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Man who joined Staubitz in burglaries gets term cut by 15 years


A Carroll judge shaved 15 years yesterday from the 25-year prison sentence being served by Robert Ernest Emmons Jr., a Baltimore man convicted of committing a string of burglaries in three suburban counties with former state health official John Martin Staubitz Jr.

Arguing that her client's sentence should be more in line with the nine years and 11 months Staubitz is serving for the same crimes, Carroll Public Defender Barbara Kreinar persuaded Judge Francis M. Arnold to reduce Emmons' sentence to 10 years in prison.

Probation and parole officials said Emmons could be eligible for parole in less than two years.

"It was a matter of fundamental fairness," Ms. Kreinar said after the sentence-reduction hearing. She said Emmons' testimony against Staubitz -- and his cooperation with law enforcement officials in Baltimore, Carroll and Howard counties -- was useful in securing a conviction against Staubitz, the former No. 2 official in the state health department.

Staubitz, who was a deputy state health secretary, was sentenced last month for burglarizing four homes and one business in Carroll County during September 1993. He is serving the sentence concurrently with an eight-year term for an April 1994 conviction in five Baltimore County burglaries.

After his conviction by a jury in Baltimore County, Staubitz pleaded guilty to the Carroll County cases and paid nearly $20,000 in restitution. As part of the plea arrangement, Staubitz agreed to dismiss his appeal to the Court of Special Appeals on all of his convictions in Baltimore County Circuit Court.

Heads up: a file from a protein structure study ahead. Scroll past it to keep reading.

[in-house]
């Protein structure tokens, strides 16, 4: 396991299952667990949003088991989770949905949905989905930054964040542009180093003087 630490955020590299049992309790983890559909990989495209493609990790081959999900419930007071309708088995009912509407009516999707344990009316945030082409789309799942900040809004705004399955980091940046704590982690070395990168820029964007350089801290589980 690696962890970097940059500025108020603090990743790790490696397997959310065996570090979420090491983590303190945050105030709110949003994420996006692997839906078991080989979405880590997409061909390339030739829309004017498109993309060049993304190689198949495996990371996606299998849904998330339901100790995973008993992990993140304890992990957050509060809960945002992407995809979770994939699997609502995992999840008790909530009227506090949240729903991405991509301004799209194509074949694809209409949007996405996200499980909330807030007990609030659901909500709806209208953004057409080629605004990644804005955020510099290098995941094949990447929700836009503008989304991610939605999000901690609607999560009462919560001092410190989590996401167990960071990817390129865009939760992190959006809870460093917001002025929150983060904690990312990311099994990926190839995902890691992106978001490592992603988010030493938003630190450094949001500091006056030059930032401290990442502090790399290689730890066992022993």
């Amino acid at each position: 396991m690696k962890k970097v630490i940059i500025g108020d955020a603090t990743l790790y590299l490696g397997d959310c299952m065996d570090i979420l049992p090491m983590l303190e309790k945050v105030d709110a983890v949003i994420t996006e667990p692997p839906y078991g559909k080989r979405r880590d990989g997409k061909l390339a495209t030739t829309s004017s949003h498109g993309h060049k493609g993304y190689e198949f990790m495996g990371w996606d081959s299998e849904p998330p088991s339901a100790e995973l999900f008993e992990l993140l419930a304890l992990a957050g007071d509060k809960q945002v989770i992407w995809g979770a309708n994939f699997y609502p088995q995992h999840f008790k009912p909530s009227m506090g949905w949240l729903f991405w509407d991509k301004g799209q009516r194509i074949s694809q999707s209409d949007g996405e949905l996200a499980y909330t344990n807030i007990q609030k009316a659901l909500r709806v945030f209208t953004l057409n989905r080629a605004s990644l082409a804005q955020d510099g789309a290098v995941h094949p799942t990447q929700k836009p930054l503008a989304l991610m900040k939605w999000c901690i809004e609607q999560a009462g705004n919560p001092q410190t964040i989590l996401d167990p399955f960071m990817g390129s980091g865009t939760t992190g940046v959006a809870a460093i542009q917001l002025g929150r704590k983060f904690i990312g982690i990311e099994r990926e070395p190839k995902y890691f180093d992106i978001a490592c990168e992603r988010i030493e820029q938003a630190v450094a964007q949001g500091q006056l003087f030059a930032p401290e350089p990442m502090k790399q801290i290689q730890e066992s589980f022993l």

Emmons, the star prosecution witness in the Baltimore County cases, had pleaded guilty to conspiracy and other charges tied to four of the Carroll break-ins in March 1994, and later entered another guilty plea to a conspiracy charge tied to three Howard County burglaries.

Judge Arnold imposed a total of 25 years for the convictions. He ordered that the sentence be served concurrently with the 20-year term Emmons received in January 1994 after pleading guilty in Baltimore County Circuit Court to two counts of daytime housebreaking.

According to court records and testimony, the two men, who met in prison, stole nearly $100,000 worth of jewelry, electronics, guns and other valuables.

Staubitz was released from prison in February 1993 after serving a sentence for skimming thousands of dollars from the State Games, a program he supervised as the No. 2 health department official. He had been convicted in May 1992 of conspiracy to commit misconduct in office.

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